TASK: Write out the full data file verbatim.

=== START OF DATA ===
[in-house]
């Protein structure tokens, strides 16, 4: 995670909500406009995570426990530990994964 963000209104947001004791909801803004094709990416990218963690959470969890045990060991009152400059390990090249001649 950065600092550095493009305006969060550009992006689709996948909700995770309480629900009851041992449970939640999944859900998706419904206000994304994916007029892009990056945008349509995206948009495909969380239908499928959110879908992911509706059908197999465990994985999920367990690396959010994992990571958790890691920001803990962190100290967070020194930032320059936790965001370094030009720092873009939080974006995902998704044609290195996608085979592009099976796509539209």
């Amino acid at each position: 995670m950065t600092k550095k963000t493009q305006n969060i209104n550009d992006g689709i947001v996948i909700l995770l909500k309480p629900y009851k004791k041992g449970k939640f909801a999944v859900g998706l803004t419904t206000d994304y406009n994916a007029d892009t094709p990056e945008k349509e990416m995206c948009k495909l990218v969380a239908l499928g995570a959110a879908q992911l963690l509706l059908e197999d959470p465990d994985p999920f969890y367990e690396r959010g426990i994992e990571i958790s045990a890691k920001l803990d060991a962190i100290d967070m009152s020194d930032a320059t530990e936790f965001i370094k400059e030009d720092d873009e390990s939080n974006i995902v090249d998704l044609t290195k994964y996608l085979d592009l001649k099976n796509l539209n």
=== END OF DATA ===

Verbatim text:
[in-house]
């Protein structure tokens, strides 16, 4: 995670909500406009995570426990530990994964 963000209104947001004791909801803004094709990416990218963690959470969890045990060991009152400059390990090249001649 950065600092550095493009305006969060550009992006689709996948909700995770309480629900009851041992449970939640999944859900998706419904206000994304994916007029892009990056945008349509995206948009495909969380239908499928959110879908992911509706059908197999465990994985999920367990690396959010994992990571958790890691920001803990962190100290967070020194930032320059936790965001370094030009720092873009939080974006995902998704044609290195996608085979592009099976796509539209």
């Amino acid at each position: 995670m950065t600092k550095k963000t493009q305006n969060i209104n550009d992006g689709i947001v996948i909700l995770l909500k309480p629900y009851k004791k041992g449970k939640f909801a999944v859900g998706l803004t419904t206000d994304y406009n994916a007029d892009t094709p990056e945008k349509e990416m995206c948009k495909l990218v969380a239908l499928g995570a959110a879908q992911l963690l509706l059908e197999d959470p465990d994985p999920f969890y367990e690396r959010g426990i994992e990571i958790s045990a890691k920001l803990d060991a962190i100290d967070m009152s020194d930032a320059t530990e936790f965001i370094k400059e030009d720092d873009e390990s939080n974006i995902v090249d998704l044609t290195k994964y996608l085979d592009l001649k099976n796509l539209n």